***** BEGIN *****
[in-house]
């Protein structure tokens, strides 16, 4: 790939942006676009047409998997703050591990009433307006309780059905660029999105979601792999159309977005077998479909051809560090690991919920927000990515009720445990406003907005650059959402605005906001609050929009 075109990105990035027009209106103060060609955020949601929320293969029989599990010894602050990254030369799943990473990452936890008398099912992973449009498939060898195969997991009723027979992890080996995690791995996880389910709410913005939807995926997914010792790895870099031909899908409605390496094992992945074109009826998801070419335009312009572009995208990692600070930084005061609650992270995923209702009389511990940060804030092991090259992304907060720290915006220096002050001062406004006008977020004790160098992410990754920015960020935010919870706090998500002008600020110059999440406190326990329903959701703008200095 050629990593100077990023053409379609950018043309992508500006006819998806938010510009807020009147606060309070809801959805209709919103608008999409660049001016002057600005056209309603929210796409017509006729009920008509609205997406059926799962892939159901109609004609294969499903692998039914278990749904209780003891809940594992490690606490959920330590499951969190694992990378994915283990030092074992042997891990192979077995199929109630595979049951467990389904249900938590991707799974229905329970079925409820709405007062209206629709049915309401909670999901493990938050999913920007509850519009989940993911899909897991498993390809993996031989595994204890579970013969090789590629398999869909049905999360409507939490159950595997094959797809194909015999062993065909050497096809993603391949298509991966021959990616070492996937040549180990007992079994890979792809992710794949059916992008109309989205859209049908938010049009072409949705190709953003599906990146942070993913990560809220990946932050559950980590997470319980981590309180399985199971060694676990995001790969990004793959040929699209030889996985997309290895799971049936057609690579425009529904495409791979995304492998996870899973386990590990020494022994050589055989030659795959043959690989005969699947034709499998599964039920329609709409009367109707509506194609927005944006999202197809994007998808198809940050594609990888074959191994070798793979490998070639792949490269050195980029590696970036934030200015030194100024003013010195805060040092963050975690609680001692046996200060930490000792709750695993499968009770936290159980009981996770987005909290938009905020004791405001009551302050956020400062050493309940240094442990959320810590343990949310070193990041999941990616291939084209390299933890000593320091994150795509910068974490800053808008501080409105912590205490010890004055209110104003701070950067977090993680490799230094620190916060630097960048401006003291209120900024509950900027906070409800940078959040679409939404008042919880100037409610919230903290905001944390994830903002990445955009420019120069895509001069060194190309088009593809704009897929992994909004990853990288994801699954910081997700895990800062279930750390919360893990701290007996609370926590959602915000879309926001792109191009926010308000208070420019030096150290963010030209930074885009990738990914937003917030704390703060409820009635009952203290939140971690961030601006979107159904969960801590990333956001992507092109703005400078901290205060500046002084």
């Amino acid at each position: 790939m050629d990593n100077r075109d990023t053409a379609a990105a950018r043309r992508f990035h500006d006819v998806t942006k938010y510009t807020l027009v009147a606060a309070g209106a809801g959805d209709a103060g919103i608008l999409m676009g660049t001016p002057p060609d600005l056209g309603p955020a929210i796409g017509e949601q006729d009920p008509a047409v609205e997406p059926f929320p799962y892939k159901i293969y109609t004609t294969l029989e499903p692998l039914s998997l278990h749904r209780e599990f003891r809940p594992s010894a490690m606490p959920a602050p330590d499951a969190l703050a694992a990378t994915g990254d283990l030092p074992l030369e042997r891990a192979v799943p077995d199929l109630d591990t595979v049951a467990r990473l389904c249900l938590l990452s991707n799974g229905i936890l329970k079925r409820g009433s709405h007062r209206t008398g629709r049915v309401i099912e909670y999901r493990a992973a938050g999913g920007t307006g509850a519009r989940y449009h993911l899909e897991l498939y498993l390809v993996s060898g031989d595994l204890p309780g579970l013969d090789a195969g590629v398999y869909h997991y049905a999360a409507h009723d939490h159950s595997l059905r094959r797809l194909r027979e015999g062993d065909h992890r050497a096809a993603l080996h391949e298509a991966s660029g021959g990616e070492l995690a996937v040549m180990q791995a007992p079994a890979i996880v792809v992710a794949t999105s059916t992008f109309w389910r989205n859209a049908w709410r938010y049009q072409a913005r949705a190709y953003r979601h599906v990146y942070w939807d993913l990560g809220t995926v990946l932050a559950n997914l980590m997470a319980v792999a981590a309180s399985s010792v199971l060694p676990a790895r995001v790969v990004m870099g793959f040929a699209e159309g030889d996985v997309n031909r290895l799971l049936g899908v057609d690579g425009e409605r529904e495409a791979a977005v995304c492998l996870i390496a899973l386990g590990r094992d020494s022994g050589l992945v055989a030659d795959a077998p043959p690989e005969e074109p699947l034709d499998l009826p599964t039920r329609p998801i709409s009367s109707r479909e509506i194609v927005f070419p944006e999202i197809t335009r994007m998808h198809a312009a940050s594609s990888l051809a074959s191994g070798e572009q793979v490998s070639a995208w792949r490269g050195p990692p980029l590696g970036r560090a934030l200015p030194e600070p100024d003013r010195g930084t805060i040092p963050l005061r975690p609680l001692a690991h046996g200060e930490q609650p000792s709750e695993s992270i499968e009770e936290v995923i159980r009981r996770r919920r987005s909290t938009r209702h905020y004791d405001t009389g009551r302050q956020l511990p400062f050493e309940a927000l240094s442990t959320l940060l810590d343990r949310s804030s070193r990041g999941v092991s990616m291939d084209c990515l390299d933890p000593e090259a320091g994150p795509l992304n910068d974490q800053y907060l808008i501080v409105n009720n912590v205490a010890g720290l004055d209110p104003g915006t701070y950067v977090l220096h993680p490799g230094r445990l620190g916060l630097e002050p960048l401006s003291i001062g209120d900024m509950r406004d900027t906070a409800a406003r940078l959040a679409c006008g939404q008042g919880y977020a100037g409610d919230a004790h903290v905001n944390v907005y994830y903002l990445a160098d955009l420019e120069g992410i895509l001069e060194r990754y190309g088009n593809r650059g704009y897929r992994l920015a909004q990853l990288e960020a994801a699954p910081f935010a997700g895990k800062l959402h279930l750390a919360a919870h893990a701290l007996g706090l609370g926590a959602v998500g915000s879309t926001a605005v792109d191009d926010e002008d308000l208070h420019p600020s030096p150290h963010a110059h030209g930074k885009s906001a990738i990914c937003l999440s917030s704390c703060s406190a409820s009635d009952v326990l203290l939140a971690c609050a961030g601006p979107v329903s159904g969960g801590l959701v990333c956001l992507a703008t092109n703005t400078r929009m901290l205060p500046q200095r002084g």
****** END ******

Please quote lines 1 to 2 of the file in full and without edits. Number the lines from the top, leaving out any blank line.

[in-house]
């Protein structure tokens, strides 16, 4: 790939942006676009047409998997703050591990009433307006309780059905660029999105979601792999159309977005077998479909051809560090690991919920927000990515009720445990406003907005650059959402605005906001609050929009 075109990105990035027009209106103060060609955020949601929320293969029989599990010894602050990254030369799943990473990452936890008398099912992973449009498939060898195969997991009723027979992890080996995690791995996880389910709410913005939807995926997914010792790895870099031909899908409605390496094992992945074109009826998801070419335009312009572009995208990692600070930084005061609650992270995923209702009389511990940060804030092991090259992304907060720290915006220096002050001062406004006008977020004790160098992410990754920015960020935010919870706090998500002008600020110059999440406190326990329903959701703008200095 050629990593100077990023053409379609950018043309992508500006006819998806938010510009807020009147606060309070809801959805209709919103608008999409660049001016002057600005056209309603929210796409017509006729009920008509609205997406059926799962892939159901109609004609294969499903692998039914278990749904209780003891809940594992490690606490959920330590499951969190694992990378994915283990030092074992042997891990192979077995199929109630595979049951467990389904249900938590991707799974229905329970079925409820709405007062209206629709049915309401909670999901493990938050999913920007509850519009989940993911899909897991498993390809993996031989595994204890579970013969090789590629398999869909049905999360409507939490159950595997094959797809194909015999062993065909050497096809993603391949298509991966021959990616070492996937040549180990007992079994890979792809992710794949059916992008109309989205859209049908938010049009072409949705190709953003599906990146942070993913990560809220990946932050559950980590997470319980981590309180399985199971060694676990995001790969990004793959040929699209030889996985997309290895799971049936057609690579425009529904495409791979995304492998996870899973386990590990020494022994050589055989030659795959043959690989005969699947034709499998599964039920329609709409009367109707509506194609927005944006999202197809994007998808198809940050594609990888074959191994070798793979490998070639792949490269050195980029590696970036934030200015030194100024003013010195805060040092963050975690609680001692046996200060930490000792709750695993499968009770936290159980009981996770987005909290938009905020004791405001009551302050956020400062050493309940240094442990959320810590343990949310070193990041999941990616291939084209390299933890000593320091994150795509910068974490800053808008501080409105912590205490010890004055209110104003701070950067977090993680490799230094620190916060630097960048401006003291209120900024509950900027906070409800940078959040679409939404008042919880100037409610919230903290905001944390994830903002990445955009420019120069895509001069060194190309088009593809704009897929992994909004990853990288994801699954910081997700895990800062279930750390919360893990701290007996609370926590959602915000879309926001792109191009926010308000208070420019030096150290963010030209930074885009990738990914937003917030704390703060409820009635009952203290939140971690961030601006979107159904969960801590990333956001992507092109703005400078901290205060500046002084």